Endangered butterfly thriving in Wisconsin, volunteers sought to conduct surveys

A Karner Blue Butterfly rests on a wild lupine in Wisconsin
A Karner Blue Butterfly rests on a wild lupine in Wisconsin(Chelsea Weinzinger)
Published: May. 6, 2021 at 1:31 PM CDT
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GREEN BAY, Wis. (WBAY) - They are one of nature’s most beautiful insects, but since the early 1990′s the federally endangered Karner Blue Butterfly has been in steep decline across North America.

Except for parts of Wisconsin.

“They’re actually locally abundant in our area, so we’re kind of lucky in that sense that we do have quite a few populations, and so a really important thing we like to focus on is monitoring those populations,” says DNR Karner Recovery Coordinator Chelsea Weinzinger.

She adds that there’s only one host plant -- wild lupine -- that the butterfly’s larvae can eat. That wild lupine tends to grow in sandy soils, which makes Waupaca, Waushara and parts of Oconto and Menominee counties prime Karner habitat.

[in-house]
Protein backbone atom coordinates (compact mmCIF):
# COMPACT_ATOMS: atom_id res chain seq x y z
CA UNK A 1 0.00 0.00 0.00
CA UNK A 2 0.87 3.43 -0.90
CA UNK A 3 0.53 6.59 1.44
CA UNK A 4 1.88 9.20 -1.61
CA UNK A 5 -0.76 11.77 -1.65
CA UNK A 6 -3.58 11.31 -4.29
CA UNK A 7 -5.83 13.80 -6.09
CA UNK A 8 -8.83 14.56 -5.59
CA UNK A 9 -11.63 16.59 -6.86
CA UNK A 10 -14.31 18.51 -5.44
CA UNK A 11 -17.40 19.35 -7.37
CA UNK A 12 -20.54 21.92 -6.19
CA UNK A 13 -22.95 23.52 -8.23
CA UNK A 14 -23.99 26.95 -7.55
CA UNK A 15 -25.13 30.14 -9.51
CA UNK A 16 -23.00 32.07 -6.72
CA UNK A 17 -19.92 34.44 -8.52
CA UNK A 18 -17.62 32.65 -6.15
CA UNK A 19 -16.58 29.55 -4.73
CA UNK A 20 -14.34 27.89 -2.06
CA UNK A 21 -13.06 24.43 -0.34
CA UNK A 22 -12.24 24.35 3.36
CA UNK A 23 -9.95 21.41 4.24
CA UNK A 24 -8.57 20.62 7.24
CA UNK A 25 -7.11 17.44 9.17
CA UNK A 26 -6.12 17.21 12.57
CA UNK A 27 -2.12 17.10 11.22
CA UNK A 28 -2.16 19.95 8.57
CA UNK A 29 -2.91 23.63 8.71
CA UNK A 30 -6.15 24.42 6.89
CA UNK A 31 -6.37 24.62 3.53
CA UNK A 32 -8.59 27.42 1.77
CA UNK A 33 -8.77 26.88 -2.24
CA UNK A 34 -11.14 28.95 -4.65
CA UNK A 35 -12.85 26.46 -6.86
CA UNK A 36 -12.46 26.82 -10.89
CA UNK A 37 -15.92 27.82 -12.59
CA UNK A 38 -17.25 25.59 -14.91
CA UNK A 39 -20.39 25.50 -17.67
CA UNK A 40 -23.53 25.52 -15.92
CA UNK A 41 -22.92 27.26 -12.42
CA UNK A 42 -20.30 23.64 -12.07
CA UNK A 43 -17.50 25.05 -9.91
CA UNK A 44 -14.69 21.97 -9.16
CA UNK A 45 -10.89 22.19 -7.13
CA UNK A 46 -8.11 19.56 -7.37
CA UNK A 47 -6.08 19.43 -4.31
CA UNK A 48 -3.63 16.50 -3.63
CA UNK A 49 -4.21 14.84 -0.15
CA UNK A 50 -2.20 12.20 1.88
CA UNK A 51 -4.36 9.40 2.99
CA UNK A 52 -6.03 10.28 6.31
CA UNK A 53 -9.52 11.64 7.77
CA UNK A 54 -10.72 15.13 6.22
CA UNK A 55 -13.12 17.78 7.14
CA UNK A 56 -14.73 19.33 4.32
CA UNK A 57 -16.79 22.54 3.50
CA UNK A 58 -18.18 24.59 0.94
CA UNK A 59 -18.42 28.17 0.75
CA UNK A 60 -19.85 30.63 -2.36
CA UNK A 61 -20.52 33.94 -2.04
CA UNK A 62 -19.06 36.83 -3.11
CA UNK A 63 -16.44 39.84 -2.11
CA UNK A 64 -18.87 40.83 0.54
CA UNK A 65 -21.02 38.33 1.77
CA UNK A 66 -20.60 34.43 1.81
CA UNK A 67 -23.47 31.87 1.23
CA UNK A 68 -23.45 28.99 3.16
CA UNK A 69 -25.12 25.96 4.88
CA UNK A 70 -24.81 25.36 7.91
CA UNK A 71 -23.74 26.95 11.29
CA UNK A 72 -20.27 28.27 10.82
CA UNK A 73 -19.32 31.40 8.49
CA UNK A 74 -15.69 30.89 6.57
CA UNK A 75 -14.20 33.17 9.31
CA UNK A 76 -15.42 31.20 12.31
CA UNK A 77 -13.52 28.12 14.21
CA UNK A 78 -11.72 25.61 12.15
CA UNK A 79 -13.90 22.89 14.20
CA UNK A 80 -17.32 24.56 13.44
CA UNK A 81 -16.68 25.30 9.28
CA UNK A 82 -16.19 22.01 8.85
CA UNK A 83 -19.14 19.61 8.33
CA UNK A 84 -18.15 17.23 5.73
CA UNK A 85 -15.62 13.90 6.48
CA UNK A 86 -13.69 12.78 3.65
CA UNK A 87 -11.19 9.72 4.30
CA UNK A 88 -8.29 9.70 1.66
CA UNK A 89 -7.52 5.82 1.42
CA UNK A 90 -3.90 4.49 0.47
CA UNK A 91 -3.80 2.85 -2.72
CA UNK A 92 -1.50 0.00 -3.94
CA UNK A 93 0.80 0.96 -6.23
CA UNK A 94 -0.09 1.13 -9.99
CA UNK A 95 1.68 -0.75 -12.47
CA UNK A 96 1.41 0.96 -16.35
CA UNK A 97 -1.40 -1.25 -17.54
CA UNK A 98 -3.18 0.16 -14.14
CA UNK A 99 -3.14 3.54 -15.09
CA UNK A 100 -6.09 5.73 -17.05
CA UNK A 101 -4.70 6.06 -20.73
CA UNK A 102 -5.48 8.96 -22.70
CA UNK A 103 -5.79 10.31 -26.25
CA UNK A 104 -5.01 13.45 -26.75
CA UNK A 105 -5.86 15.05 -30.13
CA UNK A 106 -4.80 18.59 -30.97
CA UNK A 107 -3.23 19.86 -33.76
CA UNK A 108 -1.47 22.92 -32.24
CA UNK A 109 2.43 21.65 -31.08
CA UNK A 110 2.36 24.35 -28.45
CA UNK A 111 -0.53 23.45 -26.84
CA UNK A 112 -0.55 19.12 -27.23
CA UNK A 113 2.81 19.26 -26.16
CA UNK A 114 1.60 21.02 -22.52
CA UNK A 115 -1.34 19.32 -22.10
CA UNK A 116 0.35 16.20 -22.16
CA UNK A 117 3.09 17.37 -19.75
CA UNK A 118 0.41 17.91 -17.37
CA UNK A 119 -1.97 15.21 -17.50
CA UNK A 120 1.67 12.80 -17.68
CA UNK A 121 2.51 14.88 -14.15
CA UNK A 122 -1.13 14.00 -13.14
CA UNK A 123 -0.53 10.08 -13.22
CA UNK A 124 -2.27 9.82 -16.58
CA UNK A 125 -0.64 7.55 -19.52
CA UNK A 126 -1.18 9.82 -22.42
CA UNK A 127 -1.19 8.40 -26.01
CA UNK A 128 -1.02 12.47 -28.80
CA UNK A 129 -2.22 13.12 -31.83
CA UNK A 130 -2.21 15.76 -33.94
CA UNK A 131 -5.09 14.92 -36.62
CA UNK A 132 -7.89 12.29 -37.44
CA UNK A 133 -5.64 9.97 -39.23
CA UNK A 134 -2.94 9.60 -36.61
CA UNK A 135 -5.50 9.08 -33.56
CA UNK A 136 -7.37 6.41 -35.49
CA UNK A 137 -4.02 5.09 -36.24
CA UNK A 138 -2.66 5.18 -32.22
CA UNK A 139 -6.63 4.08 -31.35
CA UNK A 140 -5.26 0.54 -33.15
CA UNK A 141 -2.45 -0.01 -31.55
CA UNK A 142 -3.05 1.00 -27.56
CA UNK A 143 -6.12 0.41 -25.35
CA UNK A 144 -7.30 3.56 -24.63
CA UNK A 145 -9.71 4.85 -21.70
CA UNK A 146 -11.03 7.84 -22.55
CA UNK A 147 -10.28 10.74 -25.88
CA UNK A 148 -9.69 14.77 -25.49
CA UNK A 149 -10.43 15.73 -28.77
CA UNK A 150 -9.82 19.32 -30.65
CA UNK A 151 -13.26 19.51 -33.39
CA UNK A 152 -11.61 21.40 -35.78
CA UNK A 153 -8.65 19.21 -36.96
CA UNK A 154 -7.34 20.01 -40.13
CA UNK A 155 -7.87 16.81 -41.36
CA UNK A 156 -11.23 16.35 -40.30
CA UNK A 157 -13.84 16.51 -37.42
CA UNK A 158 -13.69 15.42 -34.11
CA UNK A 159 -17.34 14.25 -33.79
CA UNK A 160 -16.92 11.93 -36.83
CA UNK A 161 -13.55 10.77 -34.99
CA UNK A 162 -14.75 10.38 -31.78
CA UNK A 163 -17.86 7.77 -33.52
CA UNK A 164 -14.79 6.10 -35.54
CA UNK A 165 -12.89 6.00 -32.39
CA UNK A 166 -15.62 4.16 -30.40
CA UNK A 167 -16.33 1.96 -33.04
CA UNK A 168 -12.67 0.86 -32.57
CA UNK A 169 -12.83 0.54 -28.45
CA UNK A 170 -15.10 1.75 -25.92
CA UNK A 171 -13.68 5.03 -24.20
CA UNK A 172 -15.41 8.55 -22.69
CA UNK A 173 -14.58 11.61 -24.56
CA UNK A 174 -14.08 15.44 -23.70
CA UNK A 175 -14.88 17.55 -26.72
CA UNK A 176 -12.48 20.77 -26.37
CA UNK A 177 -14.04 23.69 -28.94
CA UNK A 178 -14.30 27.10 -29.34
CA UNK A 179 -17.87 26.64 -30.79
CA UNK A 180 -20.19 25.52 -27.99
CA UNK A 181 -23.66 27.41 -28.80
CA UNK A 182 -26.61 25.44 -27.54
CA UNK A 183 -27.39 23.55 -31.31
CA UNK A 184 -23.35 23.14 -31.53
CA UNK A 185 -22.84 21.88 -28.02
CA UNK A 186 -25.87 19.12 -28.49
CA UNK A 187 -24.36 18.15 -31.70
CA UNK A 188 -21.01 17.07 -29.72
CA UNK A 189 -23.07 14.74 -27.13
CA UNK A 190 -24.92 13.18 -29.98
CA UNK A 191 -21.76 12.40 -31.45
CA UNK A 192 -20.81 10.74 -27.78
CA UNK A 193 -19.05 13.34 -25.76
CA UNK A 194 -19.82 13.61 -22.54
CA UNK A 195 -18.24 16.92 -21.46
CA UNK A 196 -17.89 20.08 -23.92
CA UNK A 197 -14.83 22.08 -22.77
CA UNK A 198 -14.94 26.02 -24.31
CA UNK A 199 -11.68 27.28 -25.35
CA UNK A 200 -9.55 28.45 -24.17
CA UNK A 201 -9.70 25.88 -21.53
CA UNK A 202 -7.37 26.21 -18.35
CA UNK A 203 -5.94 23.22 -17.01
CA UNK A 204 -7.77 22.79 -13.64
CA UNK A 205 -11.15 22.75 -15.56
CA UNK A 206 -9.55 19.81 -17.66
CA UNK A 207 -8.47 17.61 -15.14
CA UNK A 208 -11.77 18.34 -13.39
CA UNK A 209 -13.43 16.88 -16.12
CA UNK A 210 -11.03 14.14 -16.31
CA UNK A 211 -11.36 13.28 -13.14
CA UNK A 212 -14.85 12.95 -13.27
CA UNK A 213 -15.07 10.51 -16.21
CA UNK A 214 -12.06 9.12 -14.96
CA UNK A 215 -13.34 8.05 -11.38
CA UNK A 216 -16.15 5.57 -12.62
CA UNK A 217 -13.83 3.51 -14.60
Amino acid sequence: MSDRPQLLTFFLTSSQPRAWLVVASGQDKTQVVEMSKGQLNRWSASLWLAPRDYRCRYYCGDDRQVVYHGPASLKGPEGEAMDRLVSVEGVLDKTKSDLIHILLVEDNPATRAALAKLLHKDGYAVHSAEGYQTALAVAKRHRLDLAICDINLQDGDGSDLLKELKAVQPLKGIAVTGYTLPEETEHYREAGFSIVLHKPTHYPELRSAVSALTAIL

“Wisconsin has the most,” says Weinziner of the number of Karners in Wisconsin.

And it’s not even close, thanks in part to collaboration between the state and private sector.

“One thing we have in the state is a habitat conservation plan and this has been a huge help in providing protocols for companies to follow, so if you need to do some work in an area where Karners might occur, you follow specific protocols so you’re doing minimal impact to the species and that’s definitely having a good impact on the species itself,” says Weinziner.

Weinzinger says the Karner has two flight periods, the first is in late May and early June, and the second in July and August.

With the state’s Karner population actually on the rise, the DNR is looking for volunteers to conduct roadside surveys to gather data.

“We’re looking for visiting multiple sites over repeat years and you can do as many or as little site visits as you want and we’re keeping it open to the volunteers choosing their sites closest to them,” says Weinzinger.

Information on how to volunteer, identify Karners, and survey for them can be found at https://dnr.wisconsin.gov/topic/endangeredresources/karner

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